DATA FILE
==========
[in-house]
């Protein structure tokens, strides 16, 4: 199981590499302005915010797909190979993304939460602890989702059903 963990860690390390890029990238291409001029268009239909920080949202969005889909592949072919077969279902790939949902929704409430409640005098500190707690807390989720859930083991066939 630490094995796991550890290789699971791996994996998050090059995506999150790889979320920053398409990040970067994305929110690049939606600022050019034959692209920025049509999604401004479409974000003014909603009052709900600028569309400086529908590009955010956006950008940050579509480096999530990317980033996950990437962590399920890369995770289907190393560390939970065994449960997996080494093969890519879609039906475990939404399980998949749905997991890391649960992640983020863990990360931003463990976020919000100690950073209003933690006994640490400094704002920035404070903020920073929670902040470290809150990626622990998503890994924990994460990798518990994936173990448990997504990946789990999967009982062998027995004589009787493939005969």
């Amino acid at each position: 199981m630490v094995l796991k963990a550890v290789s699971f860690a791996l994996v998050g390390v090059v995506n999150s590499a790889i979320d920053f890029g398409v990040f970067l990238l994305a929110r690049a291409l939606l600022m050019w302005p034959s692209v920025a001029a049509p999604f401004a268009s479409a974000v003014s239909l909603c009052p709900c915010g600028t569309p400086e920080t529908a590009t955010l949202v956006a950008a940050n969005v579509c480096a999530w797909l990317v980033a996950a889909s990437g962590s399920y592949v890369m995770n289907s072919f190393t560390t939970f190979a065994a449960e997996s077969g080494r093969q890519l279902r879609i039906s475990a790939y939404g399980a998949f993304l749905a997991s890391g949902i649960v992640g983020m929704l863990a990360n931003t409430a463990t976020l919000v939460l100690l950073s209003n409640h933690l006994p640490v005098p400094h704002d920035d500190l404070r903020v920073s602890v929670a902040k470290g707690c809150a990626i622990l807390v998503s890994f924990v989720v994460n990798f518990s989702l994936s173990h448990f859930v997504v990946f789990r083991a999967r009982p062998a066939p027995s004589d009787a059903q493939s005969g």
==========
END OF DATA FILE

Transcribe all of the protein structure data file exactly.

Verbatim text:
[in-house]
């Protein structure tokens, strides 16, 4: 199981590499302005915010797909190979993304939460602890989702059903 963990860690390390890029990238291409001029268009239909920080949202969005889909592949072919077969279902790939949902929704409430409640005098500190707690807390989720859930083991066939 630490094995796991550890290789699971791996994996998050090059995506999150790889979320920053398409990040970067994305929110690049939606600022050019034959692209920025049509999604401004479409974000003014909603009052709900600028569309400086529908590009955010956006950008940050579509480096999530990317980033996950990437962590399920890369995770289907190393560390939970065994449960997996080494093969890519879609039906475990939404399980998949749905997991890391649960992640983020863990990360931003463990976020919000100690950073209003933690006994640490400094704002920035404070903020920073929670902040470290809150990626622990998503890994924990994460990798518990994936173990448990997504990946789990999967009982062998027995004589009787493939005969």
């Amino acid at each position: 199981m630490v094995l796991k963990a550890v290789s699971f860690a791996l994996v998050g390390v090059v995506n999150s590499a790889i979320d920053f890029g398409v990040f970067l990238l994305a929110r690049a291409l939606l600022m050019w302005p034959s692209v920025a001029a049509p999604f401004a268009s479409a974000v003014s239909l909603c009052p709900c915010g600028t569309p400086e920080t529908a590009t955010l949202v956006a950008a940050n969005v579509c480096a999530w797909l990317v980033a996950a889909s990437g962590s399920y592949v890369m995770n289907s072919f190393t560390t939970f190979a065994a449960e997996s077969g080494r093969q890519l279902r879609i039906s475990a790939y939404g399980a998949f993304l749905a997991s890391g949902i649960v992640g983020m929704l863990a990360n931003t409430a463990t976020l919000v939460l100690l950073s209003n409640h933690l006994p640490v005098p400094h704002d920035d500190l404070r903020v920073s602890v929670a902040k470290g707690c809150a990626i622990l807390v998503s890994f924990v989720v994460n990798f518990s989702l994936s173990h448990f859930v997504v990946f789990r083991a999967r009982p062998a066939p027995s004589d009787a059903q493939s005969g």